Integrative and Functional Medical Nutrition Therapy by: Diane Noland, Jeanne A. Drisko, Leigh Wagner

Tuesday, July 2, 2024

Fat Soluble Vitamins and Minerals

Fat Soluble Vitamins and Minerals

Integrative and Functional Medical Nutrition Therapy by: Diane Noland, Jeanne A. Drisko, Leigh Wagner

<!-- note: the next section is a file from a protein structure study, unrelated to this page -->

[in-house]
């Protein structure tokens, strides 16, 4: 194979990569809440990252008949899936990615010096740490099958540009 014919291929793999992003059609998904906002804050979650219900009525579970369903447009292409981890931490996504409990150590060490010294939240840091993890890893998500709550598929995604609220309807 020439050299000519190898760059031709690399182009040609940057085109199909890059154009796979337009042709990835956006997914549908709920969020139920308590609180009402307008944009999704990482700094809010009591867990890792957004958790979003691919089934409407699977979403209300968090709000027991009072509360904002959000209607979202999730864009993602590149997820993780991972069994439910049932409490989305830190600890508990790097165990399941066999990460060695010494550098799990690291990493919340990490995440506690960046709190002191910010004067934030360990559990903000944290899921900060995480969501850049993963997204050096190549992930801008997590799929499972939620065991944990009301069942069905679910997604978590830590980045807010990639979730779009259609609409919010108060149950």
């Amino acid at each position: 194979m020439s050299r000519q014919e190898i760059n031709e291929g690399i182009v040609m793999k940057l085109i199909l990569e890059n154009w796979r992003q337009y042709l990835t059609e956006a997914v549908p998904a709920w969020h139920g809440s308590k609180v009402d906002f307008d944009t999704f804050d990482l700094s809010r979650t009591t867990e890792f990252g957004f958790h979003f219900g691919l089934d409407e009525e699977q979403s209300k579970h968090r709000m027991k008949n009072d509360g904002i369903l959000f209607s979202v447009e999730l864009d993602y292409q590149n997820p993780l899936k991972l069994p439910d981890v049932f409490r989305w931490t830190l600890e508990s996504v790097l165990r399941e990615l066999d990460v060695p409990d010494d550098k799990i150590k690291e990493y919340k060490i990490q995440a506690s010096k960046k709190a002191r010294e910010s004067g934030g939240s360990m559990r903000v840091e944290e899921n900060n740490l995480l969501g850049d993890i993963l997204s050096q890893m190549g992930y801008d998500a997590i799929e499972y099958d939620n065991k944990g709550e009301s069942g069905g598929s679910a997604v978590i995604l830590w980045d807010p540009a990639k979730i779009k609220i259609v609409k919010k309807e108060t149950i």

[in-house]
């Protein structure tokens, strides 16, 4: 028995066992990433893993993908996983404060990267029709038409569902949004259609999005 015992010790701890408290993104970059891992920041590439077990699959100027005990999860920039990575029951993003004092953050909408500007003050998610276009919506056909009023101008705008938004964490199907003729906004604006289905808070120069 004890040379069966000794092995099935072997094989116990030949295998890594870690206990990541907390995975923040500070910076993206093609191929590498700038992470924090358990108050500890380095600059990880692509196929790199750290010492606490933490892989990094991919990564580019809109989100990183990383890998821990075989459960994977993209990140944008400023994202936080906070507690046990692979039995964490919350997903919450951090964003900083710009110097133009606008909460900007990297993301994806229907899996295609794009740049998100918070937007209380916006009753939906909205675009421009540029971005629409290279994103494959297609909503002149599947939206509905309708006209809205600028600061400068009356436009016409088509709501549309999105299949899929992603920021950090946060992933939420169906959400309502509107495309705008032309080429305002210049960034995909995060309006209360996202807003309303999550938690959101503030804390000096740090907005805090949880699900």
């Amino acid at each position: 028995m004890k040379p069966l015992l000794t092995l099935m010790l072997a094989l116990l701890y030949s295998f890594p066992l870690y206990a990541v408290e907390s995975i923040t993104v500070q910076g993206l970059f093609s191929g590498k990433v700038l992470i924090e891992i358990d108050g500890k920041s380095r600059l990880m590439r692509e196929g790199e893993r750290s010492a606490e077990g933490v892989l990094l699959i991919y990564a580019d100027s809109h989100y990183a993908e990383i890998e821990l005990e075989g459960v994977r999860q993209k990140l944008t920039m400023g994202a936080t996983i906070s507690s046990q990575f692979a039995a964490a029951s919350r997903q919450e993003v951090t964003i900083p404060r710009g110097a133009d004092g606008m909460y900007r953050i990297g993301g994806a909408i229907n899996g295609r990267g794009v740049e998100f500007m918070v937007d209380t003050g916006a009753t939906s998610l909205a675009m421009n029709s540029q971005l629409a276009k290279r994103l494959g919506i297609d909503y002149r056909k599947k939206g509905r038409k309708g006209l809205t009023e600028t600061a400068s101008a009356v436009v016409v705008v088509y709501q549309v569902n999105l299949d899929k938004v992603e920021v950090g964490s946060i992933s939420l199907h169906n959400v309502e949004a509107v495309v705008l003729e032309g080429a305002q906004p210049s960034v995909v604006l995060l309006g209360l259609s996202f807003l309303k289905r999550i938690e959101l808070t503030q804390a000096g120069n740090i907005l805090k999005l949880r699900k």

Fat-soluble vitamins are at risk of deficiency with certain states of malabsorption and malnutrition. In postmenopausal women, 5 mg of vitamin K1 protected postmenopausal women from bone fractures. In nature, vitamins A and D are found together in balance such as in cod liver oil, egg yolk, and organ meats. Vitamins A and D function in many systems throughout the body beyond the eyes and bones. Furthermore, vitamins A and D are important as immune and hormone modulators as well as affecting structural forms such as bones, cell membranes, tissues, etc. Vitamin E is a family of fat-soluble antioxidants that mainly refers to alpha tocopherol, but naturally includes several tocopherols and tocotrienols. Vegetable oils contain higher amounts of tocopherols, while tocotrienols are found in palm oil. Both tocopherols and tocotrienols have four homologues consisting of alpha, beta, gamma, and delta. Gamma-tocopherol is known mainly for its beneficial function in maintaining cardiovascular health, whereas the tocotrienols have shown more diverse application and protection against cancer, cardiovascular disease, neurodegeneration, oxidative stress, fertility, and immune regulation. Magnesium is often left undiscussed in treating bone health and cardiovascular disease. Low magnesium status may lead to a greater risk of metabolic syndrome, type 2 diabetes, cardiovascular disease, skeletal disorders, chronic obstructive pulmonary disease, depression, decreased cognition, and vitamin D deficiency. Magnesium plays a critical synergistic role in the synthesis and metabolism of parathyroid hormone (PTH), vitamin D-binding protein (VDBP), and three major enzymes that determine 25-OH vitamin D concentrations. Inconsistencies have been found in observational studies around the world showing a relationship between high sodium intake and hypertension. Potassium is an electrolyte needed for normal cellular function and is easily excreted by healthy functioning kidneys rather than stored in the body. Therefore, humans need a constant supply of potassium through the diet. Adequate intake of fruits and vegetables is a major source of potassium. Zinc is used clinically in supplement form to facilitate wound healing; decrease skin inflammation; support immune function, tissue growth, and maintenance of thyroid function; promote GI tract healing; protect against such ocular diseases as macular degeneration; and promote testosterone balance. Symptoms of severe zinc deficiency include hypogonadism, dwarfism, growth-retarded infants and children, dermatitis, diarrhea, alopecia, and loss of appetite. More moderate zinc deficiency can result in decreased immune function, increased mortality due to infections, and brain damage in a fetus when the pregnant mother is zinc deficient.